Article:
In the ever-crowded and competitive car market, even the tiniest of niches found empty have to be plugged, because if you don’t, someone else will beat you to it. We’ve seen it with the BMW X6 coupé, which invented the SUV-coupé segment and then went on to rule it unchallenged for seven years, before Mercedes could respond with the GLE Coupé.
Consequently, it was Mercedes that pioneered the four-door luxury coupé segment with the first-generation CLS back in 2005, which prompted rivals like BMW and Audi to hit back with coupés of their own like the six-series Gran Coupé and the A7.
A lovely touch to this car is the turbine-styled air vents, which light up in red or blue when you raise or lower the climate control temperature
In an Indian context, where luxury cars account for just a little over one per cent of the overall market, the teeny four-door coupé segment is a niche within a niche. Clearly, numbers are not what Mercedes is after with the CLS, and that’s why it’s not locally produced but is instead imported directly from the factory in Stuttgart in small batches. Imports, however, attract a punitive customs duty, which means the price you’re staring at for the base CLS 300d is Rs 84.70 lakh – a good Rs 26 lakh more than the bigger E-class sedan. So, is it worth paying more for what is essentially an E-class with a more stylish set of clothes? If you take the sum of its parts, probably not, but like with a designer suit, there are customers willing to pay extra just for what is possibly the most beautiful sedan in the market today.
Beauty and the beast
The elegantly-styled CLS is more about curves than straight lines. The roof arcs down into the boot lid which gives the coupé look to this flowing shape. It’s hard to find a bad-looking angle on the CLS, but if there is one thing that lets it down, it’s the rather average-looking, five-spoke 18-inch alloys.
The small two-litre, four-cylinder diesel engine may seem inadequate in a car at this price point but it was a pleasant surprise. Performance is remarkably good
The downside of the swooping roofline is that it impinges on headroom, which is immediately obvious as you have to duck to get into the rear seat. Legroom, however, is surprisingly decent and the scooped-out front seatbacks, which release an extra few inches of space, do help. There’s enough space all around to make this a genuine four-seater, for all but the tallest of adults. However, this is not a car for the chauffeur-driven and the heavily-contoured seats are not designed for passengers to spend long hours in them. In fact, compared to the long-wheelbase E-class sibling, the CLS’ rear bench feels exactly that – a bench.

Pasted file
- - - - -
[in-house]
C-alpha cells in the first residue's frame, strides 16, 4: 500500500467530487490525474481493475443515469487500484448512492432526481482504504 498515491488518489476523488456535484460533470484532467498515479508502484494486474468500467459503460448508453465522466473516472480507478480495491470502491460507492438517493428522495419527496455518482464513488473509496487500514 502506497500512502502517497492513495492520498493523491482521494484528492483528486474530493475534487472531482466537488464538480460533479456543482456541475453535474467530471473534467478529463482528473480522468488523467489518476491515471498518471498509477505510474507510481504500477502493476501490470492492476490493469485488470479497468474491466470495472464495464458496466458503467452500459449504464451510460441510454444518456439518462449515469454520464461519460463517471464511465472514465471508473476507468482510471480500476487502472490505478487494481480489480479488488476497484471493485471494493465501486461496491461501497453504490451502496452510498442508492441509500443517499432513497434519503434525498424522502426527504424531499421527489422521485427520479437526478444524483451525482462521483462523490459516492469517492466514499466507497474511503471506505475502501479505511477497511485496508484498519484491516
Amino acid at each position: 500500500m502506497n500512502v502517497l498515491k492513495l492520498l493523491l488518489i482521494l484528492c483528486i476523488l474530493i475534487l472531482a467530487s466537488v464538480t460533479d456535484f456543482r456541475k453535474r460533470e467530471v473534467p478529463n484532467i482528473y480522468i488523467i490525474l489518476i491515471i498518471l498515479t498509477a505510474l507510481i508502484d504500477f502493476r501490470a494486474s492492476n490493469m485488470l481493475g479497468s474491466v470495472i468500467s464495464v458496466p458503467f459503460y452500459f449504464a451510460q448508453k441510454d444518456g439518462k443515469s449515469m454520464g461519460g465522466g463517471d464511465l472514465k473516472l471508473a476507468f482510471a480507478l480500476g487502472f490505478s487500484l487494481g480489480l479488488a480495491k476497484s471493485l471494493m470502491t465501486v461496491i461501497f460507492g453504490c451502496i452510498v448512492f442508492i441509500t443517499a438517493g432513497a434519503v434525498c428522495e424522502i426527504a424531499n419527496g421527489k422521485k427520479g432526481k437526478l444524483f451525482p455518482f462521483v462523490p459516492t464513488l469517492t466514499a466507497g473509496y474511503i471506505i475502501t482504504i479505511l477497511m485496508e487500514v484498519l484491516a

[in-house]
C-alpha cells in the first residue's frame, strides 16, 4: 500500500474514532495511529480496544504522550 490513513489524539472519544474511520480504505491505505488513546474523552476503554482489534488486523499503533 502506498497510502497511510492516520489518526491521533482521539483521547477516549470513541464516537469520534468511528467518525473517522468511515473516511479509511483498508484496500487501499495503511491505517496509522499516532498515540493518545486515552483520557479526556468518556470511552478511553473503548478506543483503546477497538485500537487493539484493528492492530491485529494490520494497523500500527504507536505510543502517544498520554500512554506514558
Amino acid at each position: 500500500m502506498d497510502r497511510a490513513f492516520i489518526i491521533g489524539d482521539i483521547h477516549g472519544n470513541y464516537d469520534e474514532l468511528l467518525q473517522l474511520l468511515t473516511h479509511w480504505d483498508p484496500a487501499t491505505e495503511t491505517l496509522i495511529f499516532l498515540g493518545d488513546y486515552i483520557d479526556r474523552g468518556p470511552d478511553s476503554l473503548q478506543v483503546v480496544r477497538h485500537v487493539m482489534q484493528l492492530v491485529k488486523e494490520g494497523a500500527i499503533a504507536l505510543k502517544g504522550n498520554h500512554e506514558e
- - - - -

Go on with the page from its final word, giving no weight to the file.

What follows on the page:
The CLS is best enjoyed upfront where a dashboard swathed in ‘Brown Ash’ wood trim greets you. A lovely touch is the turbine-styled air vents, which light up in red or blue when you raise or lower the climate control temperature. You get more equipment in the CLS than an E-class, which is some justification for the additional outlay. Standard on the CLS 300d are dual digital screens, multi-beam LED headlamps and the ambient lighting in the AC vents.
On paper, the small two-litre, four-cylinder diesel engine may seem inadequate in a car at this price point but I have to say that the engine was a pleasant surprise. Performance is remarkably good. The CLS 300d is quick to respond to even gentle throttle inputs, with the 9-speed auto reacting quickly and smoothly. But this is not a car you want to fling around or drive with your foot to the floorboard. It’s best enjoyed driven a notch or two down, in a relaxed way, which allows you to soak in the road in total comfort. The air suspension smothers broken tarmac like a bigger limo, which adds to the sense of luxury this car exudes.
This car is best enjoyed driven a notch or two down, in a relaxed way, which allows you to soak in the road in total comfort
Sitting diametrically opposite to Merc’s hard-core AMG range, the CLS is at the softer end of the niche spectrum. And that means the CLS is not a car for someone who wants something feisty or aggressive, but instead for those who simply want to make a statement.
Hormazd Sorabjee is one of the most senior and much loved auto journalists in India, and is editor of Autocar India
Sunday Drive appears every fortnight
From HT Brunch, February 10, 2019
Follow us on twitter.com/HTBrunch
Connect with us on facebook.com/hindustantimesbrunch